Mark Fisher has returned home to Hart County, determined to put the past behind him. Two years ago, after being wrongly accused of assault, he left the Amish community, though never forgot his home. When the one person who had helped him through his rough times asks for help, Mark returns. But it is pretty Waneta Cain who makes him want to stay…
Neeta is one of the few people in Hart County who doesn’t believe Mark is guilty of hurting anyone. However, his worldliness and tough exterior do make her uneasy. As she begins to see the real man behind all the gossip and prejudice, she wonders if he is the man for her.
Just when Mark starts to believe a new life is possible, a close friend of Neeta’s is attacked. Once again, everyone in the community seems to believe he is guilty. But what hurts most is Neeta’s sudden wariness around him. When another woman is hurt, a woman who is close to both Neeta and himself, Mark fears he knows the real culprit. And time is running out. Will Mark be able to find him before Neeta becomes his next victim?
Horse Cove, Kentucky
He was watching her again.
As she handed her customer change across the counter of the Blooms and Berries nursery, Waneta Cain did her best to pretend that their newest employee was not inordinately interested in everything she did. He was simply observant.
Surely, it was just her imagination playing tricks on her anyway. Mark Fisher was probably trying to see how she handled the checkout counter. She used to watch Mr. Lehmann all the time when she’d first started at the nursery.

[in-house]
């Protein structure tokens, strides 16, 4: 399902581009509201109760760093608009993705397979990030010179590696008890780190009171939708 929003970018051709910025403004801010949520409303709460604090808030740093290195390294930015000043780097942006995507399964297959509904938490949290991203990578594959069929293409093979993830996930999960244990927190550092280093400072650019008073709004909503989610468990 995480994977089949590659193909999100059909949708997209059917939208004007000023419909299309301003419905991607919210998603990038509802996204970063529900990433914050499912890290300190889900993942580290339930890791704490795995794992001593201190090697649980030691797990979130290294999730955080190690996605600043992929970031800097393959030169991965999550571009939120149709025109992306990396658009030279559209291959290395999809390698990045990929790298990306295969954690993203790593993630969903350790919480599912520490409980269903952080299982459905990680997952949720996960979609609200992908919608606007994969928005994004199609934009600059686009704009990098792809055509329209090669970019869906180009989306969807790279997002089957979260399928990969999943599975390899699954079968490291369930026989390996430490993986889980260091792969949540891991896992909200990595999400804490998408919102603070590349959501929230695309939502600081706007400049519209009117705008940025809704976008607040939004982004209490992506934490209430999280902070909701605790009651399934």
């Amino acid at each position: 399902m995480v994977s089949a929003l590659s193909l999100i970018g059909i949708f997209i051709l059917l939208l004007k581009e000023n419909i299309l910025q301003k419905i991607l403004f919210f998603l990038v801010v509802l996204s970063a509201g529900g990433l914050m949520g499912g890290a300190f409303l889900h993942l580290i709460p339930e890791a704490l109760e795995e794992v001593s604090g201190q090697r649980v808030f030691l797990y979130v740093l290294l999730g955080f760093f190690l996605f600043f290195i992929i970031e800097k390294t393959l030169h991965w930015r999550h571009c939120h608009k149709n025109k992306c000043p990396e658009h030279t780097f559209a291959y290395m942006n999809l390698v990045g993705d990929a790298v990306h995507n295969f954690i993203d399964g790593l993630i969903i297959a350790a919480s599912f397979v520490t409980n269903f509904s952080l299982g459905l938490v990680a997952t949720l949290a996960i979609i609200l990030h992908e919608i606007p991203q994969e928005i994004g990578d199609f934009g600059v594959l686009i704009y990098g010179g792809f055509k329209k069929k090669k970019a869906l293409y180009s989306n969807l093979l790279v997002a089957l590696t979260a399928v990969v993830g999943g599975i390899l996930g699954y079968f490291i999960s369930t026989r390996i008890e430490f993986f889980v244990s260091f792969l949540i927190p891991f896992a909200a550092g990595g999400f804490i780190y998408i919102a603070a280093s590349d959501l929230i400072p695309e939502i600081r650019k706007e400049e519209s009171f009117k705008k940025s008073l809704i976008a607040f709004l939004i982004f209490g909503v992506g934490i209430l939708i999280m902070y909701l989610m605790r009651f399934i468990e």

That had to be the reason.
“Thanks for your help, Neeta,” Mr. Killian said, interrupting her thoughts. “I’d be lost without you.”
“I’m simply glad I could help ya,” she told the Englisher with a bright smile as he lifted his box of seedlings from the wide well-worn countertop. “See ya soon.”
The man tipped his ball cap. “You sure will if I can’t get these to bear fruit. Wish me luck.”
“Good luck and good blessings, too.” After helping him with the door, she let it close behind her with a satisfying thunk.
She chuckled to herself. That Mr. Killian was a terrible gardener but a frequent customer. She sincerely hoped that one day he would develop that green thumb he wanted so badly.
“Do you always act that way?”
A shiver coursed through her as she turned.
Meeting Mark’s dark-brown eyes, which seemed to be studying her intently, she struggled to appear calm. “Like what?”